November 2000


This is my Forth Report to MPA Members. Here's some important information on the National Level.

Officials Testify On ATC delays: U.S. airline, government, and other officials testified recently before the Senate Commerce Committee on the issue of delays, and the potential for relief to growing congestion in the nation's Air Traffic Control System.

In summary, there was agreement that much of the current initiatives being taken by the FAA, and the carriers will only provide incremental relief. Robert Poole, President of the Reason Public Policy Institute, says his group is finishing up a study, which will recommend a nonprofit corporation be created to handle ATC. The National Air Traffic Controllers Association testified it opposes any move toward privatization of ATC.

Here's some information on AIP (Airport Improvement Program): Last month FAA sent out a memorandum regarding AIR-21 provisions that affect funding for non-primary airports. Here's some excerpts of the Program Guidance Letter's guidelines on those changes. AIR-21, section 104 (f), amends the Title 49, United States, code, section 47117 (e) (1), to establish a new reliever airport set-aside when the total annual amount made available for the AIP is $3.2 billion or more. Parameters for this reliever set aside include annual operations (more than 75,000), landing distance (5,000 feet), based aircraft (100 or more), precision instrument procedures (localizer and glide slope unit, microwave landing system, or interim standard microwave landing system), and delay for commercial passenger aircraft at the relieved
(20,000 hours annually).

We recommend that there should be a discussion of the basic provisions of AIP eligibility, funding plans, and assurances with which the airport will be required to comply. Airports should not receive a grant for any year when no work is required. It is important that FAA procedures typically applied to projects should not unnecessarily impede the issuance of smaller grants to non-primary airports. For example, an airport may want to use its entitlement for pavement maintenance or similar eligible purpose and not have funds available to develop an extensive airport layout plan. If a location or sponsor decides to carry over its entitlement as a result of the Annual Federal Register notice, conversions of those funds to discretionary for other uses do not deprive the location or sponsor of those funds in the future. A state may sponsor airport development projects at one or more airports within its boundaries if the sponsor gives its written consent and we find that there is administrative merit and aeronautical benefit.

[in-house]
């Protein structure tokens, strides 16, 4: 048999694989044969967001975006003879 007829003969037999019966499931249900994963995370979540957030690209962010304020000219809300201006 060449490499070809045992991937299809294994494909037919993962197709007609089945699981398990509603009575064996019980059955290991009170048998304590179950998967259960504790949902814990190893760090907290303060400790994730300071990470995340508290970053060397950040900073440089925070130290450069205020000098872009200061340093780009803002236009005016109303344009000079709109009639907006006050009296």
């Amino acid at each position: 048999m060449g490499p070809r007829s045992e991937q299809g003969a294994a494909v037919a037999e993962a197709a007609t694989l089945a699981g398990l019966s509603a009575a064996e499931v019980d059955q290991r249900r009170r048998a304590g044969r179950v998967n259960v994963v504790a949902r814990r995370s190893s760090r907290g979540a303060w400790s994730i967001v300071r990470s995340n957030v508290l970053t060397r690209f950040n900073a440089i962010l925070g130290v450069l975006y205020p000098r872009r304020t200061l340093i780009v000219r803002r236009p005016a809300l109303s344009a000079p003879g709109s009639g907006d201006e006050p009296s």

This information will keep you informed on the National Level in Washington, DC. We as Pilots must continue to keep a watchful eye on "User Fees" in any form, and make sure the AIP funds are dispensed properly.

Now, on the State Level, we must continue to work towards getting The Missouri Airport Protection Act (MAPA) passed this Legislative Session. To monitor and control the Tall Towers from being built around our Missouri Airports. Contact your Local House Representatives and tell them we need this vital important Legislation Passed.

Next important item, is the Jet Fuel Tax. This is very important to our General Aviation Airports here in Missouri. We need to work hard towards getting this Legislation passed so we can continue to improve and build new airports Statewide.

Now, in Conclusion, Remember we have a Real Battle Ahead of Us Concerning Missouri Aviation Issues.
We Need, "To Work Together." "United We Stand, Divided We Fall."

Until Next Time!

Safe Flying!

Larry G. Harmon
Legislation Chairman
E-mail address:

Back to Larry's Main Page

Back to the current President's Main Page